Narrator: “Now it’s time for silly songs with Otis, the part of the show where Otis comes out and sings a silly song, or, in fact, rambles without purpose for many paragraphs, nearly deletes the post, then says screw it, and hits publish”
Friday night was one of those homegames, the kind where people are drinking and having fun, the kind where the stakes aren’t going to break anybody, and, verily, the kind where I’m relaxed and have little doubt I’m going to win. And I did. Sure, I got a little lucky once or twice. Sure, the cards were coming my way. Still, I was in a relaxed zone in which I wasn’t so much trying to win as waiting for it to happen.
The Yin and Yang in my life (capitalized here because I see them more as ancient Asian spirit guides that offer me miso soup when I’m feeling low) are really, really confusing slot gacor sherpas. Recently, my live game has been at a reasonable 91% effectiveness whereas my online game has been running at about 12%. That’s not ROI. It’s more a like a power meter from an old video game.
There’s two paragraphs that don’t begin to explain what I want to write.
And the thing is, I don’t know what I want to write. It’s somewhere in between a topic a fellow southeasterner has explored in recent weeks and the reality check offered by the best sit and go player around. In short, in recent weeks, I’ve lost touch with reality and I’ve lost touch with fantasy. That is, in pursuit of fantasy I have raced far too far ahead of my real life. What’s more, I raced ahead of the fantasy itself.
It’s good, I think, that I took BadBlood’s lead and have been keeping meticulous win and loss records of both my live and online play since January 1. What’s funny is, after three months, I’ve already determined that everything I thought was true is false. That is, if three months of records are any indication, I am not a better limit player than no-limit player. What’s more, I may not be a better online player than live player. The only thing I may have been telling the truth about is that I am an above-average tournament player. Then again, I could prove that wrong pretty fast, too.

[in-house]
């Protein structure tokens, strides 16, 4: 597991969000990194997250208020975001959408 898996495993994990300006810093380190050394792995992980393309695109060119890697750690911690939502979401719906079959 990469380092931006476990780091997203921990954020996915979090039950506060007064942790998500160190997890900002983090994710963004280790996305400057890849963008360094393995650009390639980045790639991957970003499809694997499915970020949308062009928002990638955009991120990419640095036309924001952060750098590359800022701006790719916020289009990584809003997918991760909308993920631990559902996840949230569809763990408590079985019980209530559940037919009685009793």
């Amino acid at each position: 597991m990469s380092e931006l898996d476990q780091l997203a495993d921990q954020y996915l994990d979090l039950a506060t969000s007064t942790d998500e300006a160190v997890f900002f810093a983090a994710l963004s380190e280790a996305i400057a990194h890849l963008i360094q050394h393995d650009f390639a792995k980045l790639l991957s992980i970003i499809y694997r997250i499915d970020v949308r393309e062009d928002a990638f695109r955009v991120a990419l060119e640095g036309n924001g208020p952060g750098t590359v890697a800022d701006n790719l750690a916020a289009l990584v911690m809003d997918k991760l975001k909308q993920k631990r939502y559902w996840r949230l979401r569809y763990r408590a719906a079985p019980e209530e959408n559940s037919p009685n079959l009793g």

Sure, I’m extrapolating far past where I should here. What’s more, I’m rambling. I’m just not prepared to accept (in written form) that I may have taken this little hobby a bit far. I think I am ready to accept that I’ve been running a bit too fast, however. It’s funny. I’ve always been patient to a fault, yet recently, I’ve been anything but. I want the brass ring and I want it in a responsible way. However, I may have escaped the boundries of responsibility in my methods. I think I have forgotten some important bankroll management tools. I think I may have neglected my family. That is, I think I got caught up in my own little whirlwind.
So, what? I dunno. There is a part of me (a part that, at least, I think is pretty smart) that tells me that any kind of poker break will result in nothing but rust. There is a part of me that screams, “Ride the wave because the breakers are coming!” However, there is a part of me (a part I don’t listen to much any more) that says, “Give it a rest, chico. You’re a hobbyist. That’s all.”
You know, there is something good about being a succesful hobbyist. I should be happy with that. Somehow, though, I don’t think I will be. And yet, as spring turns the real world warm and blossomy, I get the sense that I need to slow down a little bit.
Thankfully, this realization has hit me before I got broke or divorced. The money swings have been, in a word, stupid (someone–I think Matt from the Poker Chronicles–wrote the other day, “I was stuck a Camry before coming back”). I didn’t blink. Mrs. Otis, too, has been patient, but I sense the patience waning.
I’ve not yet formed a real strategy on where to go from here. Most of the pros I know (not that I’m considering going pro, mind you) are single men with fewer responsibilities or guys with rolls that most folks would consider life-changing. Being neither single nor filthy rich leaves me few people to consult on my current malaise.
Yeah, I don’t really know where I’m going with this. I only know that I’m not going broke. And I know I need to think about my game a little bit. I need to decide if I have a game. I need to decide if I’m having fun anymore or playing out of habit–you know, like turning on Seinfeld reruns and watching the worst episode because, even if it sucks, it’s still Seinfeld. And I need to decide WHY I’m playing.
Okay, since I’m rambling, let’s explore that for a second. Why am I playing?
1) I’m playing because I have more fun playing poker than playing any other game? Answer: Yes.
2) I’m playing because I want to challenge myself and actually believe I am good at something? Answer: Yes.
3) I’m playing because I think I have the potential to eventually win life-changing money? Answer: Maybe
4) I’m playing because I want to play professionally? Answer: Not really.
5) I’m playing because I can’t afford not to play? Answer: No.
6) I’m playing because I’m addicted to action? Answer: Admittedly, maybe.
Okay, with that out of the way, I guess I should decide if the above reasons are worth the time and effort I put into them. That’s probably an exercise for another day.
In short, as the title suggested, I need to define my game. I need to define who I am. I need to define how the two go together.
That shouldn’t be too hard, right?